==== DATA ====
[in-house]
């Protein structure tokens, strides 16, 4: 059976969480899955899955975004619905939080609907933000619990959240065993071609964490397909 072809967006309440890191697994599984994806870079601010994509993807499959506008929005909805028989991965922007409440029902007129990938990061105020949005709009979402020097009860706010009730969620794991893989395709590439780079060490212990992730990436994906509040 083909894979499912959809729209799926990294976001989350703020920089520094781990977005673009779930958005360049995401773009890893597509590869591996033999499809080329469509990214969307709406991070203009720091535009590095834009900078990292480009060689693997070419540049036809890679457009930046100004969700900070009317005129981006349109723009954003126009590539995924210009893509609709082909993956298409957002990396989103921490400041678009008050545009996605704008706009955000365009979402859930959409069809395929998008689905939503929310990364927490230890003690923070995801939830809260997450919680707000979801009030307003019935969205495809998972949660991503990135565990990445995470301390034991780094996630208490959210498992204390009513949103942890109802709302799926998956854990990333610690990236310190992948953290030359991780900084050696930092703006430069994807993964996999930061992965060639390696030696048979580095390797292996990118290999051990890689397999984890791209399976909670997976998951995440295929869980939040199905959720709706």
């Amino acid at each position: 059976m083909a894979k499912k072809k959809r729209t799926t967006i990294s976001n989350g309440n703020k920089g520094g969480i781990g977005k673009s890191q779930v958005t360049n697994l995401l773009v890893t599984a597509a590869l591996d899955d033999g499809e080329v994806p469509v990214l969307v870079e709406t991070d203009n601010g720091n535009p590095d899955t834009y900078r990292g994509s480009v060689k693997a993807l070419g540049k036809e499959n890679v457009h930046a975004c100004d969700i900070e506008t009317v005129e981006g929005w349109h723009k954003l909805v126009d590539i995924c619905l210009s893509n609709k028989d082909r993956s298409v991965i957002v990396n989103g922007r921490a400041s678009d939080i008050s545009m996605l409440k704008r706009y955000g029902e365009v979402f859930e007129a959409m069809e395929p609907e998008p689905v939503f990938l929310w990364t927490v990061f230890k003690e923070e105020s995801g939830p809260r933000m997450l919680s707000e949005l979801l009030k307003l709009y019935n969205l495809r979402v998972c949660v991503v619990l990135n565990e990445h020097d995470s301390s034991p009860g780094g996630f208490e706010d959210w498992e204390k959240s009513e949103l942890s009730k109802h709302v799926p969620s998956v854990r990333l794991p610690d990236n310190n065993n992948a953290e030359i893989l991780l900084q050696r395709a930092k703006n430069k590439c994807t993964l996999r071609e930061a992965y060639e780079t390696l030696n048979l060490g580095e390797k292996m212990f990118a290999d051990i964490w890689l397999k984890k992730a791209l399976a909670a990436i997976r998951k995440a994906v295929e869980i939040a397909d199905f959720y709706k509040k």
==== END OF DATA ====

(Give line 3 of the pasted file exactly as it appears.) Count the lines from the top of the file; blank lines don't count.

């Amino acid at each position: 059976m083909a894979k499912k072809k959809r729209t799926t967006i990294s976001n989350g309440n703020k920089g520094g969480i781990g977005k673009s890191q779930v958005t360049n697994l995401l773009v890893t599984a597509a590869l591996d899955d033999g499809e080329v994806p469509v990214l969307v870079e709406t991070d203009n601010g720091n535009p590095d899955t834009y900078r990292g994509s480009v060689k693997a993807l070419g540049k036809e499959n890679v457009h930046a975004c100004d969700i900070e506008t009317v005129e981006g929005w349109h723009k954003l909805v126009d590539i995924c619905l210009s893509n609709k028989d082909r993956s298409v991965i957002v990396n989103g922007r921490a400041s678009d939080i008050s545009m996605l409440k704008r706009y955000g029902e365009v979402f859930e007129a959409m069809e395929p609907e998008p689905v939503f990938l929310w990364t927490v990061f230890k003690e923070e105020s995801g939830p809260r933000m997450l919680s707000e949005l979801l009030k307003l709009y019935n969205l495809r979402v998972c949660v991503v619990l990135n565990e990445h020097d995470s301390s034991p009860g780094g996630f208490e706010d959210w498992e204390k959240s009513e949103l942890s009730k109802h709302v799926p969620s998956v854990r990333l794991p610690d990236n310190n065993n992948a953290e030359i893989l991780l900084q050696r395709a930092k703006n430069k590439c994807t993964l996999r071609e930061a992965y060639e780079t390696l030696n048979l060490g580095e390797k292996m212990f990118a290999d051990i964490w890689l397999k984890k992730a791209l399976a909670a990436i997976r998951k995440a994906v295929e869980i939040a397909d199905f959720y709706k509040k």